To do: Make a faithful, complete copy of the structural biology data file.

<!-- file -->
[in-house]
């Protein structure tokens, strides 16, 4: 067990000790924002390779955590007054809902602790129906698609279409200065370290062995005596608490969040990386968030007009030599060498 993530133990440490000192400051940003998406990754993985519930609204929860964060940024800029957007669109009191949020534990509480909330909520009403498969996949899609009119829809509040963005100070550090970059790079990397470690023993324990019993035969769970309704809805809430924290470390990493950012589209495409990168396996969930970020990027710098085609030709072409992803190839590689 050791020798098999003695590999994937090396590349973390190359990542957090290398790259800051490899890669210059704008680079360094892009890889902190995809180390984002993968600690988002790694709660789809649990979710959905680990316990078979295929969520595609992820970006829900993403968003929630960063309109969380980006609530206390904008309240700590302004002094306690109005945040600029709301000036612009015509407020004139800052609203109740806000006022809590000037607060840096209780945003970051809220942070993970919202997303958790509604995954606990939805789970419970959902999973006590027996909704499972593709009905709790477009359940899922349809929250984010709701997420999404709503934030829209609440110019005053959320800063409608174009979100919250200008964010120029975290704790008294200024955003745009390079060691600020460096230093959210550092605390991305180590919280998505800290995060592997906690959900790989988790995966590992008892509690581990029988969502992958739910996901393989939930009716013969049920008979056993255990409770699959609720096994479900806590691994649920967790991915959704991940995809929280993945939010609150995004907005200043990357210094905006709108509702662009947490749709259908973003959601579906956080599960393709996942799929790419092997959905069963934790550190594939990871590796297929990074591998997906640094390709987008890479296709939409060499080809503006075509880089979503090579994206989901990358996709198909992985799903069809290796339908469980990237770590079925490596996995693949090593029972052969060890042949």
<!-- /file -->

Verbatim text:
[in-house]
């Protein structure tokens, strides 16, 4: 067990000790924002390779955590007054809902602790129906698609279409200065370290062995005596608490969040990386968030007009030599060498 993530133990440490000192400051940003998406990754993985519930609204929860964060940024800029957007669109009191949020534990509480909330909520009403498969996949899609009119829809509040963005100070550090970059790079990397470690023993324990019993035969769970309704809805809430924290470390990493950012589209495409990168396996969930970020990027710098085609030709072409992803190839590689 050791020798098999003695590999994937090396590349973390190359990542957090290398790259800051490899890669210059704008680079360094892009890889902190995809180390984002993968600690988002790694709660789809649990979710959905680990316990078979295929969520595609992820970006829900993403968003929630960063309109969380980006609530206390904008309240700590302004002094306690109005945040600029709301000036612009015509407020004139800052609203109740806000006022809590000037607060840096209780945003970051809220942070993970919202997303958790509604995954606990939805789970419970959902999973006590027996909704499972593709009905709790477009359940899922349809929250984010709701997420999404709503934030829209609440110019005053959320800063409608174009979100919250200008964010120029975290704790008294200024955003745009390079060691600020460096230093959210550092605390991305180590919280998505800290995060592997906690959900790989988790995966590992008892509690581990029988969502992958739910996901393989939930009716013969049920008979056993255990409770699959609720096994479900806590691994649920967790991915959704991940995809929280993945939010609150995004907005200043990357210094905006709108509702662009947490749709259908973003959601579906956080599960393709996942799929790419092997959905069963934790550190594939990871590796297929990074591998997906640094390709987008890479296709939409060499080809503006075509880089979503090579994206989901990358996709198909992985799903069809290796339908469980990237770590079925490596996995693949090593029972052969060890042949």